Recognise that differences of opinion are not necessarily a bad thing.
Family conflict is a perennial problem for family businesses and a key reason why many do not survive from one generation to the next, writes David Foster, managing director of RBS Coutts (Cayman) Limited.
Squabbling siblings, problems between the generations, succession planning, nepotism, remuneration and perks for family members working in the company: there are many different sources of conflict in the family business.
A certain amount of conflict is natural. Where you have more than one person involved in a decision, differences of opinions are inevitable, and indeed can often be a positive influence. A healthy dialogue is often necessary before families come up with their best work: it leads to a sort of creative sparring through challenge and discussion.
It is rare that family businesses don’t face some form of conflict at some point in their lifespan so families need to think about how they are going to deal with conflict even if it hasn’t reared its head. If there are different family perspectives that aren’t discussed and catered for, problems can arise when it comes to major decisions, such as launching a new brand or recruiting senior people to the business from outside the family.
Poor communication is at the root of a lot of family conflict: if a family doesn’t get its communication right the chances are that sooner or later they will end up in conflict. Good communication is particularly important when it comes to third or fourth-generation family businesses, with cousins who are less likely to know each other well, have grown up in different households with different values and tend to be more geographically dispersed.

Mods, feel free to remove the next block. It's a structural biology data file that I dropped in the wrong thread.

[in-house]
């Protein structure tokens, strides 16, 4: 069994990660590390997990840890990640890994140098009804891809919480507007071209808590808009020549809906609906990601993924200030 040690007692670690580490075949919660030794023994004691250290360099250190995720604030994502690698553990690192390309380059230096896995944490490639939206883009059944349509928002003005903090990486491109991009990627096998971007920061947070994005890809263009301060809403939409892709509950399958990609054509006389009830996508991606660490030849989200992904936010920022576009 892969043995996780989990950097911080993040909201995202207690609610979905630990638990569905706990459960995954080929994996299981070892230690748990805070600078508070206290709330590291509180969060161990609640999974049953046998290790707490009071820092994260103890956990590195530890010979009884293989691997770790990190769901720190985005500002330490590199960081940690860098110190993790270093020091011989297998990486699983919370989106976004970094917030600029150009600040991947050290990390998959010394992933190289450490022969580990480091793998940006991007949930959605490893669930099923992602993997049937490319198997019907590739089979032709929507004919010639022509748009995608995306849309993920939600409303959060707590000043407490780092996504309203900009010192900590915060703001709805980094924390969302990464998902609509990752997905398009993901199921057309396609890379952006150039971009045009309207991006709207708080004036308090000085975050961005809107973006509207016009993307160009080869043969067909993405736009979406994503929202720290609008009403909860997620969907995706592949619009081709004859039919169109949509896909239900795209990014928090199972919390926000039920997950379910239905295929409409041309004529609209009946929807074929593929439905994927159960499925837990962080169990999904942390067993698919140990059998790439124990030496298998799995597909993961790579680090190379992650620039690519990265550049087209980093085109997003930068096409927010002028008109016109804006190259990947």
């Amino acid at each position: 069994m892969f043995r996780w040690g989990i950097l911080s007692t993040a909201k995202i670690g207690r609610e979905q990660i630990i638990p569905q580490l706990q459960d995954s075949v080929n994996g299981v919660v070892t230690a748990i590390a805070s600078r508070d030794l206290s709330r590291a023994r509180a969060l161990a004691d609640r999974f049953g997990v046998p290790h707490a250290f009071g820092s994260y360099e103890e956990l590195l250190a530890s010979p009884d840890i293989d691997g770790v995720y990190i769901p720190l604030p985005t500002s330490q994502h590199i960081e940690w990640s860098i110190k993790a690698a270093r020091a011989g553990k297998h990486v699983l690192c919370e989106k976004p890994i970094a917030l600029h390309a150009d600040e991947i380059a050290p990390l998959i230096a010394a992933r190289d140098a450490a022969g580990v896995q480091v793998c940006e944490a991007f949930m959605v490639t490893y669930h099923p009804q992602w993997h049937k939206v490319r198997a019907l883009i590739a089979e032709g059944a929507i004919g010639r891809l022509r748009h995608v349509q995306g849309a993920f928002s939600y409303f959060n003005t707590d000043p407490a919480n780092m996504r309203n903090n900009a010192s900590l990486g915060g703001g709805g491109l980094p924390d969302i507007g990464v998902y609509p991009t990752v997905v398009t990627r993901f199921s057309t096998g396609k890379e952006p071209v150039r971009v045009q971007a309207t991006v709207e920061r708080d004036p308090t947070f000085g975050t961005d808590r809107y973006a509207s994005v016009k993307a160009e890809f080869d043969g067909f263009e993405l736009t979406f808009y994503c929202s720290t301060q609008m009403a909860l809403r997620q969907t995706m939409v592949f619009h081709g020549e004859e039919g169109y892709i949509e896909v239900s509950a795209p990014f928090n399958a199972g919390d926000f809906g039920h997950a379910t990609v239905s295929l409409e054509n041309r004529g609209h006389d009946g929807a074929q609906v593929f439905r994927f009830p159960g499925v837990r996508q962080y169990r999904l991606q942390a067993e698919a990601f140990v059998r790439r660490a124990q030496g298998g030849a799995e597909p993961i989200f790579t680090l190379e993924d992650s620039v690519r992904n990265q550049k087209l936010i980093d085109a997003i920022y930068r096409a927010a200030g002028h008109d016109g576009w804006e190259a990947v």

A key part of the family communication process is being able to acknowledge and address family issues and create and maintain forums to deal with them. It isn’t always easy, but the more families can create a safe environment, which promotes openness and honesty, the more prepared they will be to deal with whatever issues arise.
What family businesses can do:
- Recognise that differences of opinion are not necessarily a bad thing; how they are dealt with is more important.
- Communication protocols can help establish ground rules so that the family knows what they can expect in terms of communication and vice versa.
- Families should strive to reach decisions by consensus as far as possible and consistently to speak with ‘one voice’.
- Training and education can help prepare family members to act as stewards of the business.
- Differences should be addressed proactively where possible. It is better for families to ask in advance how they would deal with potential conflict, even if they are not currently experiencing it.
- Family Constitutions, Shareholder Agreements and other similar agreements, either legal or moral, can help manage expectations and create clarity.